The presentation was by Australian brothers Scott and Steven Mundell, who paid a 30-day visit to libraries in California and who have set up a website, https://augmentedlibraries.com/, which serves as a searchable, curated collection of VR/AR/MR hardware, software, and experiences for libraries. Users can filter the collection by technology, theme or cost.
Here are a few pictures of last night’s meeting:
The Libraries in XR group has members from all around the world, who are interested in applications of VR and AR to public and academic libraries. The group plans to hold regular meetings in AltspaceVR, so check the Events Calendar for the next meetup! You can also join their Discord server (here’s an invitation). See you at the next meeting!
Did you know that there is now a group of librarians and other library workers who are meeting weekly on the AltspaceVR social VR platform?
The XR in Libraries meetup brings librarians and library allies together to discuss the role that libraries can play at making XR technologies (VR/AR/MR) available to the communities we serve. Meeting in virtual reality provides us a practical way for us to test the affordances of various virtual meeting spaces, and to explore the associated technologies.
You are invited to our second meeting to discuss VR/AR/MR in libraries, share your experiences and get ideas for new ones. This meetup will take place on Wednesday, March 18th, 2020 from 9:00 PM to 10:00 PM Central Standard Time (or Thursday, March 19th, 2020, 02:00-03:00 UTC). Everyone is welcome!
This morning, I decided to submit an application to be a speaker about applications of social VR to libraries at the upcoming Educators in VR 2020 International Summit, which will run from February 17th to 22nd, 2020. Wish me luck! I’m crossing my fingers that my proposed talk will be accepted!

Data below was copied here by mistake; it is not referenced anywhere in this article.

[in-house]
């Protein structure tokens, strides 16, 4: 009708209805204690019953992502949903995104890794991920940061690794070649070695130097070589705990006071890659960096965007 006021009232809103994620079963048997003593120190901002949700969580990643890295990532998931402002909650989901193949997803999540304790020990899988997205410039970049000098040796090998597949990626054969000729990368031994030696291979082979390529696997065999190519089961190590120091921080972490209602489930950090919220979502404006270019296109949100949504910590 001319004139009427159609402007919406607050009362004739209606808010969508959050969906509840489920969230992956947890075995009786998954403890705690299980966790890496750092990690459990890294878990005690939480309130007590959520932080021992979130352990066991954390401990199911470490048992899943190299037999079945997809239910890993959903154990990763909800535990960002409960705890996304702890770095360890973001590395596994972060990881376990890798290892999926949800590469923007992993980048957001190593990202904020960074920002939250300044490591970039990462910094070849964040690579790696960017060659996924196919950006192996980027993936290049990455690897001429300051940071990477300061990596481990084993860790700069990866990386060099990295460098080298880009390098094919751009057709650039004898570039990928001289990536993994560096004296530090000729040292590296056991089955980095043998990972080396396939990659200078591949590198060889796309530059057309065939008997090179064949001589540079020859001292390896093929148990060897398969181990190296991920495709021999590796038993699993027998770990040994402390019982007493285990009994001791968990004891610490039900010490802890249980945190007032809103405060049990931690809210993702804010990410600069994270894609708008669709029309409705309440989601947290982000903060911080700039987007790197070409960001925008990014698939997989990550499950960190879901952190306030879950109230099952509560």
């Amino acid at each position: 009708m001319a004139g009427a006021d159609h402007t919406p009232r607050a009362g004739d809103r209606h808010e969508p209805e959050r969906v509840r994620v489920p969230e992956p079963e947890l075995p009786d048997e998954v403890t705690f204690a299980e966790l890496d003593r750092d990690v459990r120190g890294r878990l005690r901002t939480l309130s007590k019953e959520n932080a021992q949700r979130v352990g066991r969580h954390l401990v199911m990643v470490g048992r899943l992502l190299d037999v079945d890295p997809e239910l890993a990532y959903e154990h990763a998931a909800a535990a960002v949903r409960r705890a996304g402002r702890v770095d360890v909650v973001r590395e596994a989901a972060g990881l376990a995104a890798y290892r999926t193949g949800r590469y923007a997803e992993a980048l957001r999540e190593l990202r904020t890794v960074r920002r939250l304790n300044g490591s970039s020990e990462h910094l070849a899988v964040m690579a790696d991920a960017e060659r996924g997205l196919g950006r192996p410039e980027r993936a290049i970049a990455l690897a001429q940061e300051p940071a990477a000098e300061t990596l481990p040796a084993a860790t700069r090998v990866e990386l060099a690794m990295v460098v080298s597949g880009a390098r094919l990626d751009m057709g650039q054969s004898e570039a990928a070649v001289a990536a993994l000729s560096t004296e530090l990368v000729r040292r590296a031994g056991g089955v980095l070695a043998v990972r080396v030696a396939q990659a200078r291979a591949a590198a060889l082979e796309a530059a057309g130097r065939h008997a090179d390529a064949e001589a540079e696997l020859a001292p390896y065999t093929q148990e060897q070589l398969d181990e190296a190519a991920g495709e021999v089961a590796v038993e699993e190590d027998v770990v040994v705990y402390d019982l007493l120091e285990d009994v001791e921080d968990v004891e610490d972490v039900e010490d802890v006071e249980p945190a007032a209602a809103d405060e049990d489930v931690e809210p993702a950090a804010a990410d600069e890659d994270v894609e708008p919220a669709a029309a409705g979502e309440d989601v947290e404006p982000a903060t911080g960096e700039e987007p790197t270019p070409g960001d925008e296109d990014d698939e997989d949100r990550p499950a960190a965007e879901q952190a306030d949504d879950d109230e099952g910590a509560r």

Instead of a physical real-world location, the entire conference will take place on various social VR platforms, including:
AltspaceVR (where I understand most of the conference will be taking place)
AltspaceVR is actually a pretty good choice as a platform for this conference, since it is pretty much accessible to almost everybody, including flatscreen PC users (although I still object to the cartoony avatars from a purely aesthetic standpoint 😉 …).
The 2020 Educators in VR International Summit is a free, open-to-the public, virtual event lasting 6 days (over 80 round-the-clock hours) with a diverse range of speakers and presentations covering:
• The Basics of VR/AR/XR/MR • Research into Spatial Technologies in Education • Corporate Uses for Training and Education • Language Arts Training, Education, and as a Classroom • Coaching and Personal Development • Medical and Science • Computer Science and Math • Student Maker/Creator Projects, Collaborations, and Apps • Virtual Applications and Hardware for the Classroom
And so much more. We have topics under consideration covering the use of social media with virtual reality, education in religion and virtual worlds, world building, VR/AR app development, social and educational VR platforms, and open discussions with some of the world’s foremost experts in education and integrating extended reality.
The Educators in VR group that is putting on this event is an open, international, cross-platform community of educators, researchers, and trainers exploring and collaborating with and in virtual and augmented reality. They host weekly meetups in AltspaceVR on Tuesdays. They also have an active Discord server (here’s the invite link to join if you are interested). They’re also on Facebook and Twitter.